Predicting medical specialists' working (long) hours: Testing a contemporary career model
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SourceInternational Journal of Human Resource Management, 27, 15, (2016), pp. 1730-1754
Article / Letter to editor
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International Journal of Human Resource Management
SubjectInstitute for Management Research; Inequality Cohesion Rationalization; Ongelijkheid Cohesie Rationalisatie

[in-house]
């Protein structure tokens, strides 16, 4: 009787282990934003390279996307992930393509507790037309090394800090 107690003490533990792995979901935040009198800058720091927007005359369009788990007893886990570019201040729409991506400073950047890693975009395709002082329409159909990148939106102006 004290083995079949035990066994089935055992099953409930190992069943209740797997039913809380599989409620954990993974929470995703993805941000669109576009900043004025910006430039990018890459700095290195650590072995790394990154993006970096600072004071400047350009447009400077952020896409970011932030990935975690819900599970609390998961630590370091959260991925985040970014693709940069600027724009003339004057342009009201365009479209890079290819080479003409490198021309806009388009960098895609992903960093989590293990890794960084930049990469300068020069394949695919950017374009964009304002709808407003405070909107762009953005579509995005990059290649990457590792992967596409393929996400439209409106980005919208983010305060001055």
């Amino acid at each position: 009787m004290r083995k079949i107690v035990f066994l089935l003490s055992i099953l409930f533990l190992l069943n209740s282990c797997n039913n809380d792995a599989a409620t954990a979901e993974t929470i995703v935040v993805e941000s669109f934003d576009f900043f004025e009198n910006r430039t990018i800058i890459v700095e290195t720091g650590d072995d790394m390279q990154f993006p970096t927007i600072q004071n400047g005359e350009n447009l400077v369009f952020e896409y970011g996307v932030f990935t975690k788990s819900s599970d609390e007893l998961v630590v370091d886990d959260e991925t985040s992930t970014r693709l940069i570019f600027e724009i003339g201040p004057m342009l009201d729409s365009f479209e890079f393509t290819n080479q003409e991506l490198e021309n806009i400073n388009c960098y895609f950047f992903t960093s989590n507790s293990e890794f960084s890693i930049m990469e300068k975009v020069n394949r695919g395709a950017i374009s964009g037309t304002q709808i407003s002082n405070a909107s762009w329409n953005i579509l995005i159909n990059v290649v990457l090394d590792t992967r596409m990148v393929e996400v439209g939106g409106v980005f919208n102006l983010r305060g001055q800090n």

With the feminization (in numbers) of several professions, changing gender role prescriptions regarding parenthood and an increased attention for work-life balance, career theorists recently addressed the need for a more contemporary career model taking a work-home perspective. In this study, we test such a model by investigating how parenthood, and support for work-life balance and career progress at work affect both Dutch men and women medical specialists' career motivation and working (over)time. We are also interested in the mediating role of career motivation, and how these relationships differed between men and women. Contrary to what was expected, for women specialists parenthood had no total effect on their working (over)time, but support for work-life balance and high levels of career identity were importantly and positively related to working time, including overtime. For men specialists, however, only career identity showed relevance, and only regarding their contracted hours – not their overtime. Moreover, none of the family or work culture related issues seemed to affect men specialists' career motivation. We conclude that a contemporary career model with a work-home perspective reveals that some of our role expectations, especially regarding women professionals, seem to be outdated. However, further investigation is needed to explain men specialists' (long) working hours.
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